Classics in Mathematics. Berlin: Springer-Verlag. x, 186 p. DM 59.00; öS 460.20; sFr. 57.00 (1995).
In the 20th century, algebraic geometry has undergone several revolutionary changes with respect to its conceptual foundations, technical framework, and intertwining with other branches of mathematics. Accordingly the way it is taught has gone through distinct phases. The theory of algebraic schemes, together with its full-blown machinery of sheaves and their cohomology, being for now the ultimate stage of this evolution process in algebraic geometry, had created – around 1960 – the urgent demand for new textbooks reflecting these developments and (henceforth) various facets of algebraic geometry. The famous volumes “Éléments de géométrie algébrique” as a series in Publ. Math., Inst. Hautes Étud. Sci. (1960-1967) by A. Grothendieck and J. Dieudonné were entirely written in the new language of schemes, without being linked up with the classical roots, and the so far existing textbooks just dealed with classical methods. It was David Mumford, who at first started the project of writing a textbook on algebraic geometry in its new setting. His mimeographed Harvard notes “Introduction to algebraic geometry: Preliminary version of the first three chapters” (bound in red) were distributed in the mid 1960’s, and they were intended as the first stage of a forthcoming, more inclusive textbook. For some years, these mimeographed notes represented the almost only, however utmost convenient and abundant source for non-experts to get acquainted with the basic new concepts and ideas of modern algebraic geometry. Their timeless utility, in this regard, becomes apparent from the fact that two reprints of them have appeared, since 1988, as a proper book under the title “The red book of varieties and schemes” [cf. Lect. Notes Math. 1358 (1988; Zbl 0658.14001)]. In the process of exending his Harvard notes to a comprehensive textbook, the author’s teaching experiences led him to the didactic conclusion that it would be better to split the book into two volumes, thereby starting with complex projective varieties (in volume I), and proceeding with schemes and their cohomology (in volume II). – In 1976, the author published the first volume under the title “Algebraic geometry. I: Complex projective varieties” (1976; Zbl 0356.14002; corrected second edition 1980; Zbl 0456.14001), where the corrections concerned the wiping out of some misprints, inconsistent notations, and other slight inaccuracies.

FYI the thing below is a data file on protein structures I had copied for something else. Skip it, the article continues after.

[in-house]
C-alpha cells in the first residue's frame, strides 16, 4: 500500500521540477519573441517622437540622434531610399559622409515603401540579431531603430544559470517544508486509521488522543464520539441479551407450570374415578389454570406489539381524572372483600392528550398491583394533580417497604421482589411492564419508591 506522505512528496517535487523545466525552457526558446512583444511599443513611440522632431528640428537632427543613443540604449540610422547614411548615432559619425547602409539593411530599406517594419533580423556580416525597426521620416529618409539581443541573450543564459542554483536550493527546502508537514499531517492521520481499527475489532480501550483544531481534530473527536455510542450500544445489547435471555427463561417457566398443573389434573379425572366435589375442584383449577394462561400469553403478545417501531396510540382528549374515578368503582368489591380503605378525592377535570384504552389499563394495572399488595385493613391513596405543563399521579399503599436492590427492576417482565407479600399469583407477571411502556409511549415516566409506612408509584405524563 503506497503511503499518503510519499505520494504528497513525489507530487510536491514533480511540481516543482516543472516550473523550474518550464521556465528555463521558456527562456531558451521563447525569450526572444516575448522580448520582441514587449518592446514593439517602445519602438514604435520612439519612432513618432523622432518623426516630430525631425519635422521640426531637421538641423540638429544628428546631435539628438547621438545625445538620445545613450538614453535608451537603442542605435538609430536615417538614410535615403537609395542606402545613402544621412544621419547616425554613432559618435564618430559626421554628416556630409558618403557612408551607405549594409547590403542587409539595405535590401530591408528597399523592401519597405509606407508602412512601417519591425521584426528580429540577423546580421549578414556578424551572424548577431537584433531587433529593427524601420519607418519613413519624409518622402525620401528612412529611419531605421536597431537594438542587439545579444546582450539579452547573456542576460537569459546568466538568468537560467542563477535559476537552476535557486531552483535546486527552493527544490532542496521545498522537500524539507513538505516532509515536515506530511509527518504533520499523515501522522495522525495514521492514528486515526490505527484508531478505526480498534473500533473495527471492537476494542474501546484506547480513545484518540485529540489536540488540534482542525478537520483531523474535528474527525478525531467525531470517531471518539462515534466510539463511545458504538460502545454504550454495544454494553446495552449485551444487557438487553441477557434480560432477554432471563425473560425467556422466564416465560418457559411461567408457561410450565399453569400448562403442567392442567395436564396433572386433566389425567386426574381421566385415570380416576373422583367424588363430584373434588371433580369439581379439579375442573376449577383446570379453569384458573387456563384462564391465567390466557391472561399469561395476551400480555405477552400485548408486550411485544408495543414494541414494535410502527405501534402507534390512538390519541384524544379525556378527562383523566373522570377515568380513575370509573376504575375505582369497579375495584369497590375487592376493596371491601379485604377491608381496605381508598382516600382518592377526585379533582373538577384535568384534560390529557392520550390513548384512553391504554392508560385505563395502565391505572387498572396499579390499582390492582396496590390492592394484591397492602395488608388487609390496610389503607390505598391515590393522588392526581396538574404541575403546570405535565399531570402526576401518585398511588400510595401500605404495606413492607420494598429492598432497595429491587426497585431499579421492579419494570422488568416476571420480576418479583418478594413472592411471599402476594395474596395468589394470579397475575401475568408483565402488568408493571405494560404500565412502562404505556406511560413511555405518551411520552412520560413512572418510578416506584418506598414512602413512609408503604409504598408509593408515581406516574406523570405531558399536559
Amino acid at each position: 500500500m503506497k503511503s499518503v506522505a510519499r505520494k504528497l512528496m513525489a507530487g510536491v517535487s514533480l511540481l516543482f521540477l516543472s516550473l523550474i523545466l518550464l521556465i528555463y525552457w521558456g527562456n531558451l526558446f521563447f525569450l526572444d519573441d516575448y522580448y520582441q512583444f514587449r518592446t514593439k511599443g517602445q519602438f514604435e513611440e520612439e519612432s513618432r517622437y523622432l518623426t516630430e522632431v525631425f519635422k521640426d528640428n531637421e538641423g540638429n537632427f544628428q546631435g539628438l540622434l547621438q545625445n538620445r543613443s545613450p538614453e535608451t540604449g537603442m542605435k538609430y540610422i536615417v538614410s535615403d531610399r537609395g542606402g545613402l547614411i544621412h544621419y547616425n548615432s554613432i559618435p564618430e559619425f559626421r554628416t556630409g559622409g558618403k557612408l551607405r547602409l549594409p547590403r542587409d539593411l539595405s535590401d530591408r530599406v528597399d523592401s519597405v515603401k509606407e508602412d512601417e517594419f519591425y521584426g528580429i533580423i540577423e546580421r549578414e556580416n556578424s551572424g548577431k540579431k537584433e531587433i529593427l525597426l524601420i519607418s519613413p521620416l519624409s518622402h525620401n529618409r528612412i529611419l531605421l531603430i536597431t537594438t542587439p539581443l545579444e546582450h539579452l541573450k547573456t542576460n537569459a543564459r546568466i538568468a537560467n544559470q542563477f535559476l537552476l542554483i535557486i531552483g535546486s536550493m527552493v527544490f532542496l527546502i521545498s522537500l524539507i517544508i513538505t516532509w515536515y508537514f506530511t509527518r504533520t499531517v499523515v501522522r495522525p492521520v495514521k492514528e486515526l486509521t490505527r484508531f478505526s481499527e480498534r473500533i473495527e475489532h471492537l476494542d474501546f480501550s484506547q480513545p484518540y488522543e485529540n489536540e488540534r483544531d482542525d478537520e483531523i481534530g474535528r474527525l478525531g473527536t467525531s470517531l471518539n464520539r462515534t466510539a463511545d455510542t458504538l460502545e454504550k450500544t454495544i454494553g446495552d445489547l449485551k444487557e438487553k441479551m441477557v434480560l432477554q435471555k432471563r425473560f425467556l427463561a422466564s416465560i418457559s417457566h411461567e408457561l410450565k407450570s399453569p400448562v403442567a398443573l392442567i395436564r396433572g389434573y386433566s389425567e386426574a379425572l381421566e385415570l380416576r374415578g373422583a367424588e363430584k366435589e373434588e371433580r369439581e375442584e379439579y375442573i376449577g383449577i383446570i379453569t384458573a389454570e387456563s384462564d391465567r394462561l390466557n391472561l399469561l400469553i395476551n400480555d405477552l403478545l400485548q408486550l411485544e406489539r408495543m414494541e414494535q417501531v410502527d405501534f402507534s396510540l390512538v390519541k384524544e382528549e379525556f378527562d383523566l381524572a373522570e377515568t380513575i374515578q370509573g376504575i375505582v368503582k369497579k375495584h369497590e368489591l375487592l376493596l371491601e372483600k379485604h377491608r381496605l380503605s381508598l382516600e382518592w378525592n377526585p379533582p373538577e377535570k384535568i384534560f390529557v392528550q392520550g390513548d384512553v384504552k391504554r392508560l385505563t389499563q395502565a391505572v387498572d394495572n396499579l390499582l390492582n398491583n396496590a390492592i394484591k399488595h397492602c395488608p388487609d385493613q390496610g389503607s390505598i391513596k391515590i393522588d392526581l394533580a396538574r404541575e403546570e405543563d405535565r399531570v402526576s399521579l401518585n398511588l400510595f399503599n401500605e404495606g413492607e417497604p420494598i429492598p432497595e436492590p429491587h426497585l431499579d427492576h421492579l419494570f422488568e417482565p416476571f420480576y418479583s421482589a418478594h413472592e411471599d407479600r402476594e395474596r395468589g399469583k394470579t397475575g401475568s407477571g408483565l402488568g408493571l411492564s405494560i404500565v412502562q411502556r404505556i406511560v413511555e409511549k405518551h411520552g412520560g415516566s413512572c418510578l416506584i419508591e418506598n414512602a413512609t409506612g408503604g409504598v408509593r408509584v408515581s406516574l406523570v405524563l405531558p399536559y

The book under review is an unchanged reprint of this corrected second edition from 1980. Although several textbooks on modern algebraic geometry have been published in the meantime, Mumford’s “Volume I” is, together with its predecessor “The red book of varieties and schemes”, now as before, one of the most excellent and profound primers of modern algebraic geometry. Both books are just true classics!
As to the intended volume II of the book under review, the author planned to publish it in collaboration with D. Eisenbud and J. Harris. This would have been based on existing but unpublished notes of the author (partially revised by S. Lang), but then the author and his co-authors came to the conclusion that such a second volume was not really what was needed anymore, because R. Hartshorne’s famous book “Algebraic geometry” (1977; Zbl 0367.14001) already covered a good part of the material they had planned to include. Instead, D. Eisenbud and J. Harris published what they felt is needed more: a brief introduction to schemes [cf. D. Eisenbud and J. Harris, “Schemes: The language of modern algebraic geometry” (1992; Zbl 0745.14002)]. Their booklet may be regarded as a bridge between D. Mumford’s thorough classic (under review) and the now existing several textbooks on “scheme- theoretic” algebraic geometry, including Hartshorne’s book as well as Mumford’s other classic, the “Red book of varieties and schemes”.